Saturday, April 28, 2012
The Schönbrunn Palace
When most Austrians want to build a hunting lodge, they generally build a small shack somewhere up in the mountains. If you're lucky, it will have a well where you can draw water, and some of them will even have a wood-burning stove. When an emperor decides to build a hunting lodge, he tends to go a little overboard. The Schönbrunn Palace is not your typical Austrian place to stay.
The trouble is with the the Schönbrunn Palace, no matter how nice your Austrian hotel is, it will look distinctly shabby after you visit this exhibition of magnificence. There is a reason this palace is a UNESCO world heritage site, and it is also Austria's top tourist destination.
It started off as a place for the holy Roman emperors to stay in the summer. In typical Imperial style, the holy Roman Emperor of the time, Maximilian II, booted off the previous owner and took over his mansion. He ordered a large section of the area fence, and he used it as a hunting area. Over the centuries, orangeries, gardens, and mazes were added to the palace grounds. No self-respecting Emperor would be without some sort of Roman decoration, and the Roman ruin was created in 1778.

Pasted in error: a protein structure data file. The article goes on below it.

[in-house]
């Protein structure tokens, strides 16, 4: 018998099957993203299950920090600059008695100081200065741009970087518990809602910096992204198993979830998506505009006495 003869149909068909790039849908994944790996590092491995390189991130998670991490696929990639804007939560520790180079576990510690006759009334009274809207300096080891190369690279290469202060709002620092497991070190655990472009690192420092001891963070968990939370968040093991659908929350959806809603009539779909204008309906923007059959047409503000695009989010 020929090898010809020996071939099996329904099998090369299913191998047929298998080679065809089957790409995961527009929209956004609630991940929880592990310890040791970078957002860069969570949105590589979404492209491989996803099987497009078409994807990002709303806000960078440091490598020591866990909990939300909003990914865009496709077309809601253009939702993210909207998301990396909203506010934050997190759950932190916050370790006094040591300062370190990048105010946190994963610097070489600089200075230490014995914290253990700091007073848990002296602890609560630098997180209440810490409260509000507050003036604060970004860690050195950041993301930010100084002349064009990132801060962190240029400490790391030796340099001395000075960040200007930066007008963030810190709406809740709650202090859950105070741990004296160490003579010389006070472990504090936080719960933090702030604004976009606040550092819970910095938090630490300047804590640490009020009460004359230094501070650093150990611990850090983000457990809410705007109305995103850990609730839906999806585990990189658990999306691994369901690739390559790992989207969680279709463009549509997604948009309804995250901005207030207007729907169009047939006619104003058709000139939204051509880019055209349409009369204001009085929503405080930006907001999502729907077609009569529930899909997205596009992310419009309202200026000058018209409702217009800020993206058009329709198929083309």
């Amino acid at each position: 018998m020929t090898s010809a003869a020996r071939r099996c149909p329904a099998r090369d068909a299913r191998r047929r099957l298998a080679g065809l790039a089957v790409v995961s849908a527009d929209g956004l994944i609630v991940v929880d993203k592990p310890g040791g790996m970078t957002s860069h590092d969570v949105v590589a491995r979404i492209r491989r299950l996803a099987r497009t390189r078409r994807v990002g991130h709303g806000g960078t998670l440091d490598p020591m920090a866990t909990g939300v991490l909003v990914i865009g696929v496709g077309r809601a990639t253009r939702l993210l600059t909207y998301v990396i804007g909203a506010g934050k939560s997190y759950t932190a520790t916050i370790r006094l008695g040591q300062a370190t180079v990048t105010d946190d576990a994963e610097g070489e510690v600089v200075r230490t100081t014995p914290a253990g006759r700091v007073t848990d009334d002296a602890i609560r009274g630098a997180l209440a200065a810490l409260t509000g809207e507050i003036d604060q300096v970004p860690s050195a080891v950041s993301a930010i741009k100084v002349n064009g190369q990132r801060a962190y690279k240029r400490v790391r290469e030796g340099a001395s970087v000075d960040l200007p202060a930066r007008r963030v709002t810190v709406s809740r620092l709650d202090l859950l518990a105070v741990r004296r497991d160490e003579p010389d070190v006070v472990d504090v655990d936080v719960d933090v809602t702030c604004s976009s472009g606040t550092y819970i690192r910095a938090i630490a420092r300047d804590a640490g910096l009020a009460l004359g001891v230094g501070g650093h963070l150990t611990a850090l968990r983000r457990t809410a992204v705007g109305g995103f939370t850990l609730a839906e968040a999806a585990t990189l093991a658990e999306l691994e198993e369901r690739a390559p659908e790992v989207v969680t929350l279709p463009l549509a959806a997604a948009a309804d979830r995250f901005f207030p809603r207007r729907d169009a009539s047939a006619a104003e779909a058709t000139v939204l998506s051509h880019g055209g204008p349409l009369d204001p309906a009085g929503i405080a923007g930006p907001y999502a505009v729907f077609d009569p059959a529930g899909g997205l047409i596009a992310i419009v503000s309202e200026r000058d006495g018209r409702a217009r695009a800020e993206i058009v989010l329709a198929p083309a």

When you choose to go there, as I am confident you will when you visit Vienna, join a tour to learn more about the palace. There are also concerts throughout the year featuring the music of Mozart and his contemporaries. It's open all year round usually between 8:30 AM and 5:30 PM, although it closes a little earlier in winter and stays open a little later in summer.
We found that spring was the best time to visit the gardens, as most of the flowers and trees were blooming at that time. The scent was absolutely incredible, although if you suffer from hay fever that might sound like torture. Try to get there early, as the crowd will build up towards the middle of the day, and take a look at its website before you visit to check what is going on. In addition, the latest pricing information will be on that site.
To get from your hotel to the palace, it's usually best to take the underground, so look for Schönbrunn Station. Alternatively, you can take bus 10A and ask for the Schönbrunn Palace. Trams also offer a good way to get there, and the 10 and 58 will drop you straight in front of the palace.